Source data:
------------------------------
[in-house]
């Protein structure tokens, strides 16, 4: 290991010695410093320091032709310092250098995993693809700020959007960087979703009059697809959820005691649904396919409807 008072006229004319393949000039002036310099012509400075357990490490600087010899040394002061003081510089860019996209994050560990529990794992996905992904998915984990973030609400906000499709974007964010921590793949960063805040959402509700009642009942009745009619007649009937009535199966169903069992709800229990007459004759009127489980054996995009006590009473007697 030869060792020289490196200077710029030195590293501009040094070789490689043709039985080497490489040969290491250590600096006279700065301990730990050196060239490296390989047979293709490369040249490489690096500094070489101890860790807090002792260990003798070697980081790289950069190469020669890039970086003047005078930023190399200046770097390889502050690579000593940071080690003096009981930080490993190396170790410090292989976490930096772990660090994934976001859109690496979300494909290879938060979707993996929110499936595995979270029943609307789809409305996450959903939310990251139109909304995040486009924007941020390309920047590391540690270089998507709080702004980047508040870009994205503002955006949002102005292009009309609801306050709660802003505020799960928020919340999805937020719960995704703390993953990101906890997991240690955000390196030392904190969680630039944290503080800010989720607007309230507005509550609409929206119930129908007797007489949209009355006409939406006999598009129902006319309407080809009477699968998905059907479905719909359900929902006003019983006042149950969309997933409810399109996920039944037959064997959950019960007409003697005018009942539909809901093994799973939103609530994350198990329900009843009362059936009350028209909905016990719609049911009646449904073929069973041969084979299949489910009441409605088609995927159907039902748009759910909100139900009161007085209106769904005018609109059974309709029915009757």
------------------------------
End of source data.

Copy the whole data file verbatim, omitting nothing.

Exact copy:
[in-house]
């Protein structure tokens, strides 16, 4: 290991010695410093320091032709310092250098995993693809700020959007960087979703009059697809959820005691649904396919409807 008072006229004319393949000039002036310099012509400075357990490490600087010899040394002061003081510089860019996209994050560990529990794992996905992904998915984990973030609400906000499709974007964010921590793949960063805040959402509700009642009942009745009619007649009937009535199966169903069992709800229990007459004759009127489980054996995009006590009473007697 030869060792020289490196200077710029030195590293501009040094070789490689043709039985080497490489040969290491250590600096006279700065301990730990050196060239490296390989047979293709490369040249490489690096500094070489101890860790807090002792260990003798070697980081790289950069190469020669890039970086003047005078930023190399200046770097390889502050690579000593940071080690003096009981930080490993190396170790410090292989976490930096772990660090994934976001859109690496979300494909290879938060979707993996929110499936595995979270029943609307789809409305996450959903939310990251139109909304995040486009924007941020390309920047590391540690270089998507709080702004980047508040870009994205503002955006949002102005292009009309609801306050709660802003505020799960928020919340999805937020719960995704703390993953990101906890997991240690955000390196030392904190969680630039944290503080800010989720607007309230507005509550609409929206119930129908007797007489949209009355006409939406006999598009129902006319309407080809009477699968998905059907479905719909359900929902006003019983006042149950969309997933409810399109996920039944037959064997959950019960007409003697005018009942539909809901093994799973939103609530994350198990329900009843009362059936009350028209909905016990719609049911009646449904073929069973041969084979299949489910009441409605088609995927159907039902748009759910909100139900009161007085209106769904005018609109059974309709029915009757």